- WTI fell from highs near $ 63.00 to briefly below $ 61.00, but has recovered in recent trading.
- Dovish comments from Fed Chairman Jerome Powell have helped lift stocks and crude oil from lows initially touched.
Crude oil markets entered the Asia Pacific session on Tuesday with a bullish tone, with futures contracts from the previous month for the US benchmark for light sweet crude oil, called West Texas Intermediary (or WTI), rising to a level of $ 63.00. However, global stock markets were liquidated at the start of the European trading session and are still trading in the red as European trading comes to a close. This has put downward pressure on the crude oil markets, with the WTI falling below the $ 62.00 level and even briefly below $ 61.00.
Crude oil factors
Federal language and stock market price action aside, the fundamentals on the demand side continue to look broadly positive; Vaccine launches continue in major economies (the US is receiving huge deliveries of vaccines from Pfizer and Moderna over the next few weeks) and both the US and the UK appear to be on the way back towards reopening. British Prime Minister Boris Johnson released the country’s “Roadmap to Recovery” which could see most of the economic restrictions lifted in June and could bode well for European international travel (which means a increased demand for jet fuel), if Covid-19 variant concerns allow. Hopes for stimulus as Congress moves forward with the $ 1.9 trillion package from U.S. President Joe Biden and begins discussions on the multi-trillion follow-up infrastructure investment bill, combined with the Growing expectations of a rapid and synchronized global economic recovery by the end of the year also remain optimistic factors.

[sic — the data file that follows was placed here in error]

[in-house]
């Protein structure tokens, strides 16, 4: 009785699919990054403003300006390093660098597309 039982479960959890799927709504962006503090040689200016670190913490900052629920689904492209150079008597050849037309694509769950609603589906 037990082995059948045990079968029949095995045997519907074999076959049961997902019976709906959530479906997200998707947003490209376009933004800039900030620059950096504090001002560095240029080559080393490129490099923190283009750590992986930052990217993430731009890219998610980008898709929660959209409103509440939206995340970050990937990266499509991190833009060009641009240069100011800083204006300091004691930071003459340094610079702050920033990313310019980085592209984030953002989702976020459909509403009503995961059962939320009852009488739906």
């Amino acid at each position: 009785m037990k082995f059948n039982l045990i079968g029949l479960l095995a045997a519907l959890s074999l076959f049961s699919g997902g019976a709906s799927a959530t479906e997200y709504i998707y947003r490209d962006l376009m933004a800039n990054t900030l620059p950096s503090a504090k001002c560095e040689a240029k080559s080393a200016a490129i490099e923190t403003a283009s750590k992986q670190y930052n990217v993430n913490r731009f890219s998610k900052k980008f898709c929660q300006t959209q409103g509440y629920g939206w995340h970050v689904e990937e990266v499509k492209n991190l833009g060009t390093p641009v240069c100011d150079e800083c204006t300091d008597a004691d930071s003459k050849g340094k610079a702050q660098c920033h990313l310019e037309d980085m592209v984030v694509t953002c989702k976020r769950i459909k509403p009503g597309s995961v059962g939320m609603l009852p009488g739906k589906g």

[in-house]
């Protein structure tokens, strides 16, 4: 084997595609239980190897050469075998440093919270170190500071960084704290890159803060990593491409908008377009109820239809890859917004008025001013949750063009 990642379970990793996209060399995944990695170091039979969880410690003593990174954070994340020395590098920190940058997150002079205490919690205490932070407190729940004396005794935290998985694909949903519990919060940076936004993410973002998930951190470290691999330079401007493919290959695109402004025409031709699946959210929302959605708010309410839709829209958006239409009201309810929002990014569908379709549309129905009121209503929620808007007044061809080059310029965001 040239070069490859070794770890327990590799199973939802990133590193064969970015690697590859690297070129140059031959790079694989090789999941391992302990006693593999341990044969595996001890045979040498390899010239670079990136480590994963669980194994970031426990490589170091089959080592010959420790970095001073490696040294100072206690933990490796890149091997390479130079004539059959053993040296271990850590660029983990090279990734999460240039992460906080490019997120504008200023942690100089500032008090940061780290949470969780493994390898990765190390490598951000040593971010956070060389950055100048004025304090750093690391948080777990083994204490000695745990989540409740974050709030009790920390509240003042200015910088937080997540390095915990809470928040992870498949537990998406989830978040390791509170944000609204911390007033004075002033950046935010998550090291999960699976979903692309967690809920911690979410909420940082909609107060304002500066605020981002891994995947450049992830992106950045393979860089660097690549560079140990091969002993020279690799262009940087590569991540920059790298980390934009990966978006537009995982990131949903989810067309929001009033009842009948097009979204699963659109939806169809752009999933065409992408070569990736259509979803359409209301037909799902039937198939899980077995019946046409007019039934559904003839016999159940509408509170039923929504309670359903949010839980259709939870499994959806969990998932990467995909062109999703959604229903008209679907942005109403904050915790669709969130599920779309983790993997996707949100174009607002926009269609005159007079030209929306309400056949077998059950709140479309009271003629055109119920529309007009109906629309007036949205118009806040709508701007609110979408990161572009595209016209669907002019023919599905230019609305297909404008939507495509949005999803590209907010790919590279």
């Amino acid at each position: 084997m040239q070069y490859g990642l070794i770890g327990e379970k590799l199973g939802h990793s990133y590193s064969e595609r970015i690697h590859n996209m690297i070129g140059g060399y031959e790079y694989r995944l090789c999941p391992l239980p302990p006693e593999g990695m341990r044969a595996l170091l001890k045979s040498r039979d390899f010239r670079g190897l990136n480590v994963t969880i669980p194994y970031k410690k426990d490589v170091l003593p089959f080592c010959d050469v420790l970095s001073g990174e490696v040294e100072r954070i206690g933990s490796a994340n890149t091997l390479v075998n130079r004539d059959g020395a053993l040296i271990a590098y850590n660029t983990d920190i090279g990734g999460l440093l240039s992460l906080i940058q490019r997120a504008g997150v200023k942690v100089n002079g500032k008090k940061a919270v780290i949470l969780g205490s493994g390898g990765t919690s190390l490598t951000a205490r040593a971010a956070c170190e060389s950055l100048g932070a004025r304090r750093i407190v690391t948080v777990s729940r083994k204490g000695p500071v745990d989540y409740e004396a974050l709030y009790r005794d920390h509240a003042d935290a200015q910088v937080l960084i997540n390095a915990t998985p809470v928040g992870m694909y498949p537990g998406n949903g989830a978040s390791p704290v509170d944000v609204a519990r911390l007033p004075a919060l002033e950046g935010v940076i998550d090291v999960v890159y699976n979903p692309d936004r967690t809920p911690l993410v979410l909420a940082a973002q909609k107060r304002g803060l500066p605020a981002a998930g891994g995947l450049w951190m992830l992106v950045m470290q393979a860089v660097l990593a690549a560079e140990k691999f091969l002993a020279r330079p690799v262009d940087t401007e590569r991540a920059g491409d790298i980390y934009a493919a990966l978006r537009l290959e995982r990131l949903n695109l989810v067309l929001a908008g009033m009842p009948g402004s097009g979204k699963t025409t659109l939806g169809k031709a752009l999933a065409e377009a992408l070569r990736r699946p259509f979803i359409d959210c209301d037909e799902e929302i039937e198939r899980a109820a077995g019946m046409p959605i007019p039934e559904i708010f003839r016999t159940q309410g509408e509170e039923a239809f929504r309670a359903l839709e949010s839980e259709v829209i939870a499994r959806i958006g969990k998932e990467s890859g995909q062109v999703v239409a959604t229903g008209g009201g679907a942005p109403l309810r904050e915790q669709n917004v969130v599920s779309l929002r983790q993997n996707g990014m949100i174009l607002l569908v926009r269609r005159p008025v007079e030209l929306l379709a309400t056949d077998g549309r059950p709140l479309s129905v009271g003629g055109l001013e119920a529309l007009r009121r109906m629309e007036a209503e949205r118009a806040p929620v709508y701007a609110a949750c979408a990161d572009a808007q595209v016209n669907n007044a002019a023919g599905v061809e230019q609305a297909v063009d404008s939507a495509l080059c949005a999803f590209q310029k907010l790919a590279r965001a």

Supply-side factors are a bit more mixed; Texas crude oil production appears to be returning more slowly than market participants had anticipated and the impact the recent weather disruption will have had on weekly crude oil inventory data has yet to be seen. Meanwhile, crude oil markets are bracing for next week’s OPEC + meeting and the potential prospect of a showdown between the Saudis and the Russians over how much to increase production. Most expect the cartel to reduce production quotas by about 500,000 barrels per day.